The Mojave Desert is bounded by the Tehachapi and the San Bernadino Mountain ranges. The boundaries are quite distinct, since they are outlined by the two largest faults in California: the San Andreas and the Gorlock. The Mojave Desert receives less than 6 inches of rain a year and is generally between 3000 and 6000 feet of elevation. The Mojave Desert also contains Mojave National Preserve and the lowest, hottest place on Earth: Death Valley, where temperature normally approaches 120 degrees Fahrenheit in late July and early August.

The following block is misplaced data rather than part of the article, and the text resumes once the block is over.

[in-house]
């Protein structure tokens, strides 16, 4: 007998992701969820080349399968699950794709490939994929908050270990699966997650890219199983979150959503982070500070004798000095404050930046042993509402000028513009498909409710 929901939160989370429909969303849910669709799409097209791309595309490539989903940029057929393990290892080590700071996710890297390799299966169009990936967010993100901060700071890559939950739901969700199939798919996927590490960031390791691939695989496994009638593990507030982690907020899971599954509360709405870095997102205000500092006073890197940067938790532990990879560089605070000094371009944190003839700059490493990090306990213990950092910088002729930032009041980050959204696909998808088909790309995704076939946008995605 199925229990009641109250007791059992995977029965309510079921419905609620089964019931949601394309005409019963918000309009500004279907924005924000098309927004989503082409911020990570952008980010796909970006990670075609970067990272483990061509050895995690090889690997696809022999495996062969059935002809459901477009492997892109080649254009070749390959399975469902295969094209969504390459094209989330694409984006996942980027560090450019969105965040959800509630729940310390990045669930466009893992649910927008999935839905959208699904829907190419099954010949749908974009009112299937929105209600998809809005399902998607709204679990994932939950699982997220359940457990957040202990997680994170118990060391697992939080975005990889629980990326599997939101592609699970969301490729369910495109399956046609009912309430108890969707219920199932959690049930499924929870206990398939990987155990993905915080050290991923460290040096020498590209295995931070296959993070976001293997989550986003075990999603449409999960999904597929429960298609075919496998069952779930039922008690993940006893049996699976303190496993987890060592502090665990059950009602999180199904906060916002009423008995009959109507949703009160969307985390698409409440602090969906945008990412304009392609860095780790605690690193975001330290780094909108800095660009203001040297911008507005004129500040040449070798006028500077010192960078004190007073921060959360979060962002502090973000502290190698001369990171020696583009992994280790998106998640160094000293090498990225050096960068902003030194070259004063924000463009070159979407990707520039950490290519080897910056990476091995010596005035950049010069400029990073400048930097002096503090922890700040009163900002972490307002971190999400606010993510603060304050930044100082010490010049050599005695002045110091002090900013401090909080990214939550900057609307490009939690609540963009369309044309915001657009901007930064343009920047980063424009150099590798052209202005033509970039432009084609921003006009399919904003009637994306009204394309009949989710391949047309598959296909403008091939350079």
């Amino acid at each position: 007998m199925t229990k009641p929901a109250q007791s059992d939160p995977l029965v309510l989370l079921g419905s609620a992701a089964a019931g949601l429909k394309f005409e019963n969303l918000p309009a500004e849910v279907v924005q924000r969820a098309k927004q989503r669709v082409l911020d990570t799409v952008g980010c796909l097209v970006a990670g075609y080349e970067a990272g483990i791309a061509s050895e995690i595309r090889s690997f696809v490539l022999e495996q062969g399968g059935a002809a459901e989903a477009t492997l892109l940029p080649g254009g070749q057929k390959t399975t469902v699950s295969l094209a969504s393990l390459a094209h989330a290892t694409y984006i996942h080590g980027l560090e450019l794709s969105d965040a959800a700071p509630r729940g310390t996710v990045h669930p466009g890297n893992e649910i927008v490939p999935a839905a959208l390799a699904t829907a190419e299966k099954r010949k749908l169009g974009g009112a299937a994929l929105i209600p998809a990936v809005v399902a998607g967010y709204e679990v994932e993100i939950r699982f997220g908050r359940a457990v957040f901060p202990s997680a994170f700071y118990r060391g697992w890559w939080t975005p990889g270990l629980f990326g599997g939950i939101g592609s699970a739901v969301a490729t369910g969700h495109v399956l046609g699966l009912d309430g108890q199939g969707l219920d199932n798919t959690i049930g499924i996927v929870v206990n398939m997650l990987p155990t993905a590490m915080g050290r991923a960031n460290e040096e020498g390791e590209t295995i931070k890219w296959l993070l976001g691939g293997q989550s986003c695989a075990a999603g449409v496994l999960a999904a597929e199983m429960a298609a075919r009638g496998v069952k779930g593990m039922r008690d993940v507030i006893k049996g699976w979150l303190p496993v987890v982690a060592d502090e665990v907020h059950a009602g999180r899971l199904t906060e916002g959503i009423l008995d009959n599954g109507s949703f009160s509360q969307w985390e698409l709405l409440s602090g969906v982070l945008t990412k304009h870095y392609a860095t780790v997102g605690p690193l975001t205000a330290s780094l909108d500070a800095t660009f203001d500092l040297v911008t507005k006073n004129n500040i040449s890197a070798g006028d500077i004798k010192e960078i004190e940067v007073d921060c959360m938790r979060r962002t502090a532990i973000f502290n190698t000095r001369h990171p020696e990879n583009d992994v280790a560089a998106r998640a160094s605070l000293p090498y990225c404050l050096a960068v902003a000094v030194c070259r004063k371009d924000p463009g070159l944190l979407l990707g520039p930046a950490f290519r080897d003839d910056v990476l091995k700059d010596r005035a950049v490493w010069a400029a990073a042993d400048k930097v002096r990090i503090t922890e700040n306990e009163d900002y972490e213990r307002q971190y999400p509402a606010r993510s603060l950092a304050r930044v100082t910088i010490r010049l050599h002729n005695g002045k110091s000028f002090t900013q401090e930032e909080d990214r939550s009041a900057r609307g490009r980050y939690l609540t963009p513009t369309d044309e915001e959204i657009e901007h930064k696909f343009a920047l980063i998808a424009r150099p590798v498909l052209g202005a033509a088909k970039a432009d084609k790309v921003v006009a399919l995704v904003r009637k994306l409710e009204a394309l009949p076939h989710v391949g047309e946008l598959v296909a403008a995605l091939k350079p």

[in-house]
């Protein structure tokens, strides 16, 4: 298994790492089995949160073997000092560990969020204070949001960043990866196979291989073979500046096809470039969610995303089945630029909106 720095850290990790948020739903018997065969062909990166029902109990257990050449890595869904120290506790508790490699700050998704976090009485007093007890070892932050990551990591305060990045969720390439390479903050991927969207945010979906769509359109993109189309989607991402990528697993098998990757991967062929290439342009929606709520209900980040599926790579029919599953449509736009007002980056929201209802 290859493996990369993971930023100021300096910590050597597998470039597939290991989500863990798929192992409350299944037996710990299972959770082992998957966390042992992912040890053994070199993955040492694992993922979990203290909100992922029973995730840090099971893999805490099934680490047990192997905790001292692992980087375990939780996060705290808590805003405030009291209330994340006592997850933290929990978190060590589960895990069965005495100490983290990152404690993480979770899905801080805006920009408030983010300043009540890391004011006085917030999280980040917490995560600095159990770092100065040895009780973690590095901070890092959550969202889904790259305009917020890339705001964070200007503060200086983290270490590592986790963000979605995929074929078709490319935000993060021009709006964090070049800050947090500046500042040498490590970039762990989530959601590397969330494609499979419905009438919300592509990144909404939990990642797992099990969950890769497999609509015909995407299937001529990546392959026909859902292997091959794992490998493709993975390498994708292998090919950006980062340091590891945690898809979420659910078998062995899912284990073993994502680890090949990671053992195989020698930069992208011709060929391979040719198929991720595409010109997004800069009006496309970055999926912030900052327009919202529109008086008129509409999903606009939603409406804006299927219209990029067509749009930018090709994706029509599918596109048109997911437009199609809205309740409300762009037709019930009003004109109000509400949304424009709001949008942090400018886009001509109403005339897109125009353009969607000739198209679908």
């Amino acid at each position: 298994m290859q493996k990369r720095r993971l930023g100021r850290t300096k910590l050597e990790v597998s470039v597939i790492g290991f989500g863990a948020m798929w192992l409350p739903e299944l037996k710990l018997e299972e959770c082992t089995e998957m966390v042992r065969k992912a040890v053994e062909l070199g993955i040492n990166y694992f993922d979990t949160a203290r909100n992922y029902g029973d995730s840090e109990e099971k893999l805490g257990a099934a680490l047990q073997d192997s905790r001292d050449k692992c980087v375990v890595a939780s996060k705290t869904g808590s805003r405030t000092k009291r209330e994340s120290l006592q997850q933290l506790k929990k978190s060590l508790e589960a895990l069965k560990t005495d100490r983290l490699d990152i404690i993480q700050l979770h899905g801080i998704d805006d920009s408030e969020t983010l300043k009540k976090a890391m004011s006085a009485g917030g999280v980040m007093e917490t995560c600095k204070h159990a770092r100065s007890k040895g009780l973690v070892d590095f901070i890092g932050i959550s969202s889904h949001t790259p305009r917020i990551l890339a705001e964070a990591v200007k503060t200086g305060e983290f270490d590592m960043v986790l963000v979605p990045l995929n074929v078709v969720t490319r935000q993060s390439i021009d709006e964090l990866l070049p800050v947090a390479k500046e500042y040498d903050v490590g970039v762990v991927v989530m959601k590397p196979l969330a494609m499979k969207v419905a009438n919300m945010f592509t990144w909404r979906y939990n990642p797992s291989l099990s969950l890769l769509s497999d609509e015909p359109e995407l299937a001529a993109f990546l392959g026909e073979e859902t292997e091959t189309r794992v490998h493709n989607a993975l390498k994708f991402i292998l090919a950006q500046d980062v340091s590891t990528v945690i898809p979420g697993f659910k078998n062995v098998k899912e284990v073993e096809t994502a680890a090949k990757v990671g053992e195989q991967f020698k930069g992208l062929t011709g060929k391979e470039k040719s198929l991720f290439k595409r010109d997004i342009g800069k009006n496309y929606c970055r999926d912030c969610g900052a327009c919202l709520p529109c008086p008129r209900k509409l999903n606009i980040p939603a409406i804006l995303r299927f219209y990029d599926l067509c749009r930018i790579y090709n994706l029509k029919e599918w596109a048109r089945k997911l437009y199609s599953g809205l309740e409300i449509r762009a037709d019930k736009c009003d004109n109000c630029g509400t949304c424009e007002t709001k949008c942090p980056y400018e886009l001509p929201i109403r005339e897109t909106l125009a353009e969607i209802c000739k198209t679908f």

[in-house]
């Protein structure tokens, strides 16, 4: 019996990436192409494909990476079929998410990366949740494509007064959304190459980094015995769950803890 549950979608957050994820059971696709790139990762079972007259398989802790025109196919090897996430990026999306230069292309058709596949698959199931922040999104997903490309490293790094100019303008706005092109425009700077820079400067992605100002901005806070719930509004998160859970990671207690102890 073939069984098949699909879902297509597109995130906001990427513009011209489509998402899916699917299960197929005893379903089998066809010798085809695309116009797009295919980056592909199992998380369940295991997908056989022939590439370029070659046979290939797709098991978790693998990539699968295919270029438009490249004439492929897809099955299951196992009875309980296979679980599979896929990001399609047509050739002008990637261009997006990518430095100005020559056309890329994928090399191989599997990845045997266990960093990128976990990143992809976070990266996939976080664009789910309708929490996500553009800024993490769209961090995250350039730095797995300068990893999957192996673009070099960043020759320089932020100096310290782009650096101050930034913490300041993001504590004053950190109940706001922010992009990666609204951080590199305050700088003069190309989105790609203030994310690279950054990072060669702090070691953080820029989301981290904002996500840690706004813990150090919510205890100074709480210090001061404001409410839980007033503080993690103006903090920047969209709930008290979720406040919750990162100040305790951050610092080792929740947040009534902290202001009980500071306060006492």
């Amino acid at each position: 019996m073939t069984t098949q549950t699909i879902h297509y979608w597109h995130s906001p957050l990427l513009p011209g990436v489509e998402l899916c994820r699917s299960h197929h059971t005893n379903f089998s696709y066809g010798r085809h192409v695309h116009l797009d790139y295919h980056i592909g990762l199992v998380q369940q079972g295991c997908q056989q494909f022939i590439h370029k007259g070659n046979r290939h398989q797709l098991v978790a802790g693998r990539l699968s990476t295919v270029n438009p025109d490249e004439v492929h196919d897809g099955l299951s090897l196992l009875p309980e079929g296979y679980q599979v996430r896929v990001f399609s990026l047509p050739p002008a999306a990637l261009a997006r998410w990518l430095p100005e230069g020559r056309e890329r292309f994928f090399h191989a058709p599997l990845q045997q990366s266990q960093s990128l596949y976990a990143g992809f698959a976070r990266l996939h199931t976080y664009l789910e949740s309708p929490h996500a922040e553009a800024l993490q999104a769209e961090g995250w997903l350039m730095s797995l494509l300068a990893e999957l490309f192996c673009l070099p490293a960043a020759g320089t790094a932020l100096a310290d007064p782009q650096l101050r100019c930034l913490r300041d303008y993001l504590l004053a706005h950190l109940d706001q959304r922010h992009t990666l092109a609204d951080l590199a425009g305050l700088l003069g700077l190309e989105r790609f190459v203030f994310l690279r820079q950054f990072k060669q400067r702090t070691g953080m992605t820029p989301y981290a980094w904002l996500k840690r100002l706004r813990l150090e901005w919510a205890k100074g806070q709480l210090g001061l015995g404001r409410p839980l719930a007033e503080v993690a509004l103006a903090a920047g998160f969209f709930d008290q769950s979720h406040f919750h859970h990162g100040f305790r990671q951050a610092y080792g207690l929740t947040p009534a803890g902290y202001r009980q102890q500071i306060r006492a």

The Mojave Desert contains a number of ghost towns, the most significant of these being the silver-mining town of Calico, California. Some of them are of the more modern variety, created when Route 66 (and the lesser-known US Highway 91) were abandoned in favor of the Interstates.
The Mojave River is an important source of water in this arid land.